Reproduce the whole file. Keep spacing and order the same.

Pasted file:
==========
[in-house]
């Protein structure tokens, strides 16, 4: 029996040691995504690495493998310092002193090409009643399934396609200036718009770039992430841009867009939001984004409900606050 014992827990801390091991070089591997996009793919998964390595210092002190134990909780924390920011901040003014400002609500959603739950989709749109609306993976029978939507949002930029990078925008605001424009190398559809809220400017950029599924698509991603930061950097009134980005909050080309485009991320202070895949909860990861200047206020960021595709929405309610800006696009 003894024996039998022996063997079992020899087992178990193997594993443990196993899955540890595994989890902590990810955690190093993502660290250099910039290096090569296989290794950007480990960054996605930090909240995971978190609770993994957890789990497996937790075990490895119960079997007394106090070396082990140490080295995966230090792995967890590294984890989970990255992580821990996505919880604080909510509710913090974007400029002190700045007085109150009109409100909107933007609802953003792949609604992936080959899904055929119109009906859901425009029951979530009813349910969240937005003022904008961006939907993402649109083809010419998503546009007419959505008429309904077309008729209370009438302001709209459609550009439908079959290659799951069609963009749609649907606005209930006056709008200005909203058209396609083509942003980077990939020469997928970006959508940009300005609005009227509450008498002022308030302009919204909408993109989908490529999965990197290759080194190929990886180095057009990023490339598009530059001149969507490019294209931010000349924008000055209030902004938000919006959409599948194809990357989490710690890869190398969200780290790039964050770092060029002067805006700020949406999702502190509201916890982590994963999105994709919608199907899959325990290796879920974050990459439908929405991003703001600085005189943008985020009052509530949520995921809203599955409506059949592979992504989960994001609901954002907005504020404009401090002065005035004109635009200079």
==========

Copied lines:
[in-house]
């Protein structure tokens, strides 16, 4: 029996040691995504690495493998310092002193090409009643399934396609200036718009770039992430841009867009939001984004409900606050 014992827990801390091991070089591997996009793919998964390595210092002190134990909780924390920011901040003014400002609500959603739950989709749109609306993976029978939507949002930029990078925008605001424009190398559809809220400017950029599924698509991603930061950097009134980005909050080309485009991320202070895949909860990861200047206020960021595709929405309610800006696009 003894024996039998022996063997079992020899087992178990193997594993443990196993899955540890595994989890902590990810955690190093993502660290250099910039290096090569296989290794950007480990960054996605930090909240995971978190609770993994957890789990497996937790075990490895119960079997007394106090070396082990140490080295995966230090792995967890590294984890989970990255992580821990996505919880604080909510509710913090974007400029002190700045007085109150009109409100909107933007609802953003792949609604992936080959899904055929119109009906859901425009029951979530009813349910969240937005003022904008961006939907993402649109083809010419998503546009007419959505008429309904077309008729209370009438302001709209459609550009439908079959290659799951069609963009749609649907606005209930006056709008200005909203058209396609083509942003980077990939020469997928970006959508940009300005609005009227509450008498002022308030302009919204909408993109989908490529999965990197290759080194190929990886180095057009990023490339598009530059001149969507490019294209931010000349924008000055209030902004938000919006959409599948194809990357989490710690890869190398969200780290790039964050770092060029002067805006700020949406999702502190509201916890982590994963999105994709919608199907899959325990290796879920974050990459439908929405991003703001600085005189943008985020009052509530949520995921809203599955409506059949592979992504989960994001609901954002907005504020404009401090002065005035004109635009200079």